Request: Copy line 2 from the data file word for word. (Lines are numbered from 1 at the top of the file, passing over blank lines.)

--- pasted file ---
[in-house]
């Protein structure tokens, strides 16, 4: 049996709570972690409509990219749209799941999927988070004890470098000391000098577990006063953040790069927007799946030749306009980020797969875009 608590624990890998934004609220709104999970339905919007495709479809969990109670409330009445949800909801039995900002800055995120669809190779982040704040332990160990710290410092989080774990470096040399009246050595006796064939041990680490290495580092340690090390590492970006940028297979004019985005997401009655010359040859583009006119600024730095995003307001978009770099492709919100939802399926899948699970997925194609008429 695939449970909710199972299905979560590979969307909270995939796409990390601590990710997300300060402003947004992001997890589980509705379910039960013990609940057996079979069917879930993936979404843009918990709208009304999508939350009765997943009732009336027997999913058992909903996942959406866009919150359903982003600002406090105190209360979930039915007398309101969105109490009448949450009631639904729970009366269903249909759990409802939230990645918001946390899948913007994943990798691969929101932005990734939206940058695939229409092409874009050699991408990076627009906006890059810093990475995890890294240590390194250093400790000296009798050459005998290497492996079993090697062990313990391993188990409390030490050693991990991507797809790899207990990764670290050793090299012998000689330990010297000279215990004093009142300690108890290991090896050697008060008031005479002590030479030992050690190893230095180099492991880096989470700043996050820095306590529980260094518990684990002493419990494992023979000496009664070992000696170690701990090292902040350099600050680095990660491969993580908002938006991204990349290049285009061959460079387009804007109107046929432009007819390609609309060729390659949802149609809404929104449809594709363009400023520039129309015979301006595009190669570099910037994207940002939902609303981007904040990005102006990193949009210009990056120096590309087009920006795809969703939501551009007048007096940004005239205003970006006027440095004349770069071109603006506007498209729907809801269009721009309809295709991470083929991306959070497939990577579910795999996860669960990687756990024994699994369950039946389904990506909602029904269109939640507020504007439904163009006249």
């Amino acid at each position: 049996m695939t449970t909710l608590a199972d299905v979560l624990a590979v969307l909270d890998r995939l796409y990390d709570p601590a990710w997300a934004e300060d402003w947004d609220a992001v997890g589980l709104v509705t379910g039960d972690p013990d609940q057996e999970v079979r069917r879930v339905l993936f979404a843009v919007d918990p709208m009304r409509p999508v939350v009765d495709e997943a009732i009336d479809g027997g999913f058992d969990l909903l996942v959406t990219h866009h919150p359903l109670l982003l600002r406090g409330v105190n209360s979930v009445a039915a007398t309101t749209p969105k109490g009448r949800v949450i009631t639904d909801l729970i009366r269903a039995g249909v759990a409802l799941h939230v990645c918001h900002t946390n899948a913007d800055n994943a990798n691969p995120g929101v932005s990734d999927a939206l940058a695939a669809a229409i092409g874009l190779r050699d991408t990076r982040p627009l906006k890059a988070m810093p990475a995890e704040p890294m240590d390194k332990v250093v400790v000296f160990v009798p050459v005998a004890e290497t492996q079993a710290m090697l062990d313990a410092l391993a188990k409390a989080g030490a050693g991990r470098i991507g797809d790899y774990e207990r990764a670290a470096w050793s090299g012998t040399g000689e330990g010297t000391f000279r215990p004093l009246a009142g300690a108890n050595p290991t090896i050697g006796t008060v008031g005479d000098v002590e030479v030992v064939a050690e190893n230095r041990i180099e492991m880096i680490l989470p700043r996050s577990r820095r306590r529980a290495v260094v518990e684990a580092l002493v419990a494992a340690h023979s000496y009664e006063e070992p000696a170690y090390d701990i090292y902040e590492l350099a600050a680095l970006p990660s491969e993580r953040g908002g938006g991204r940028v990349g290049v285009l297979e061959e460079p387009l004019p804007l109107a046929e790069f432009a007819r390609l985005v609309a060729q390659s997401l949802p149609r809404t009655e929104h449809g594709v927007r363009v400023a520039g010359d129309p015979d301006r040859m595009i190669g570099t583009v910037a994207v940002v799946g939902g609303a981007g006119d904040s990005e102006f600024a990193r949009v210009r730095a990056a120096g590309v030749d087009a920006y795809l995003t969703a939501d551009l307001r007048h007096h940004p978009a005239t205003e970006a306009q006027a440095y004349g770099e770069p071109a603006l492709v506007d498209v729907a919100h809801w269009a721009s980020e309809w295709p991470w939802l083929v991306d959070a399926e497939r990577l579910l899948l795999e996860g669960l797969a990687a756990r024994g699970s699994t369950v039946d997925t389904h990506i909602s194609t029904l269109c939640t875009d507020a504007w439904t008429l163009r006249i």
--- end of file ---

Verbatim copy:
């Protein structure tokens, strides 16, 4: 049996709570972690409509990219749209799941999927988070004890470098000391000098577990006063953040790069927007799946030749306009980020797969875009 608590624990890998934004609220709104999970339905919007495709479809969990109670409330009445949800909801039995900002800055995120669809190779982040704040332990160990710290410092989080774990470096040399009246050595006796064939041990680490290495580092340690090390590492970006940028297979004019985005997401009655010359040859583009006119600024730095995003307001978009770099492709919100939802399926899948699970997925194609008429 695939449970909710199972299905979560590979969307909270995939796409990390601590990710997300300060402003947004992001997890589980509705379910039960013990609940057996079979069917879930993936979404843009918990709208009304999508939350009765997943009732009336027997999913058992909903996942959406866009919150359903982003600002406090105190209360979930039915007398309101969105109490009448949450009631639904729970009366269903249909759990409802939230990645918001946390899948913007994943990798691969929101932005990734939206940058695939229409092409874009050699991408990076627009906006890059810093990475995890890294240590390194250093400790000296009798050459005998290497492996079993090697062990313990391993188990409390030490050693991990991507797809790899207990990764670290050793090299012998000689330990010297000279215990004093009142300690108890290991090896050697008060008031005479002590030479030992050690190893230095180099492991880096989470700043996050820095306590529980260094518990684990002493419990494992023979000496009664070992000696170690701990090292902040350099600050680095990660491969993580908002938006991204990349290049285009061959460079387009804007109107046929432009007819390609609309060729390659949802149609809404929104449809594709363009400023520039129309015979301006595009190669570099910037994207940002939902609303981007904040990005102006990193949009210009990056120096590309087009920006795809969703939501551009007048007096940004005239205003970006006027440095004349770069071109603006506007498209729907809801269009721009309809295709991470083929991306959070497939990577579910795999996860669960990687756990024994699994369950039946389904990506909602029904269109939640507020504007439904163009006249």